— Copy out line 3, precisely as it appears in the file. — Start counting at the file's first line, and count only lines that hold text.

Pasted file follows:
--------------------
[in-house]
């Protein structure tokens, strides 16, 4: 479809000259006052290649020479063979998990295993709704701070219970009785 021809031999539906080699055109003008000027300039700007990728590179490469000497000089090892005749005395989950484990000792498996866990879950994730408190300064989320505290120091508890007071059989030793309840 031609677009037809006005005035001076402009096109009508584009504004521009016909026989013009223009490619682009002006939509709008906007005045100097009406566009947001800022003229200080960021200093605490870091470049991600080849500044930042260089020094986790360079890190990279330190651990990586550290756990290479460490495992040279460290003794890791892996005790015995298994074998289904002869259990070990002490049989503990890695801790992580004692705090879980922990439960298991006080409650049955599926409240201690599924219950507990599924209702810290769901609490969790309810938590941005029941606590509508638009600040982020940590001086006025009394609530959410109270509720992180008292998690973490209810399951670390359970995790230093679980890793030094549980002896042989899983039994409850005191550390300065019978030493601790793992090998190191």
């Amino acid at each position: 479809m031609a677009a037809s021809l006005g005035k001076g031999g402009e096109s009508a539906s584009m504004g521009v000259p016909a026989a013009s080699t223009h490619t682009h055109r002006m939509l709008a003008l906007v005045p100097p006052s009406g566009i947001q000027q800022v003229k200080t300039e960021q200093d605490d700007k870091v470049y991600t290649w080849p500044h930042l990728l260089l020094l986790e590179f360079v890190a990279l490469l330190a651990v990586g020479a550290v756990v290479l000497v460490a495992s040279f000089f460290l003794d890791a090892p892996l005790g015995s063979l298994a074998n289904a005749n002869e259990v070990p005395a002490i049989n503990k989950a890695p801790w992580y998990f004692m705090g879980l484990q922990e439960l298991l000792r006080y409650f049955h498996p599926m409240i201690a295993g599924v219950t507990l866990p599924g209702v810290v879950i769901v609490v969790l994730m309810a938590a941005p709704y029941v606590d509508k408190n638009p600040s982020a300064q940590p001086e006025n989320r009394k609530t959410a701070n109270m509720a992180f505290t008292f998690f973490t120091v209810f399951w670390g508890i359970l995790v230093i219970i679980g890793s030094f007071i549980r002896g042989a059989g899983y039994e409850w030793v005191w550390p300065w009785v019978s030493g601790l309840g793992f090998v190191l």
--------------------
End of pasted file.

């Amino acid at each position: 479809m031609a677009a037809s021809l006005g005035k001076g031999g402009e096109s009508a539906s584009m504004g521009v000259p016909a026989a013009s080699t223009h490619t682009h055109r002006m939509l709008a003008l906007v005045p100097p006052s009406g566009i947001q000027q800022v003229k200080t300039e960021q200093d605490d700007k870091v470049y991600t290649w080849p500044h930042l990728l260089l020094l986790e590179f360079v890190a990279l490469l330190a651990v990586g020479a550290v756990v290479l000497v460490a495992s040279f000089f460290l003794d890791a090892p892996l005790g015995s063979l298994a074998n289904a005749n002869e259990v070990p005395a002490i049989n503990k989950a890695p801790w992580y998990f004692m705090g879980l484990q922990e439960l298991l000792r006080y409650f049955h498996p599926m409240i201690a295993g599924v219950t507990l866990p599924g209702v810290v879950i769901v609490v969790l994730m309810a938590a941005p709704y029941v606590d509508k408190n638009p600040s982020a300064q940590p001086e006025n989320r009394k609530t959410a701070n109270m509720a992180f505290t008292f998690f973490t120091v209810f399951w670390g508890i359970l995790v230093i219970i679980g890793s030094f007071i549980r002896g042989a059989g899983y039994e409850w030793v005191w550390p300065w009785v019978s030493g601790l309840g793992f090998v190191l």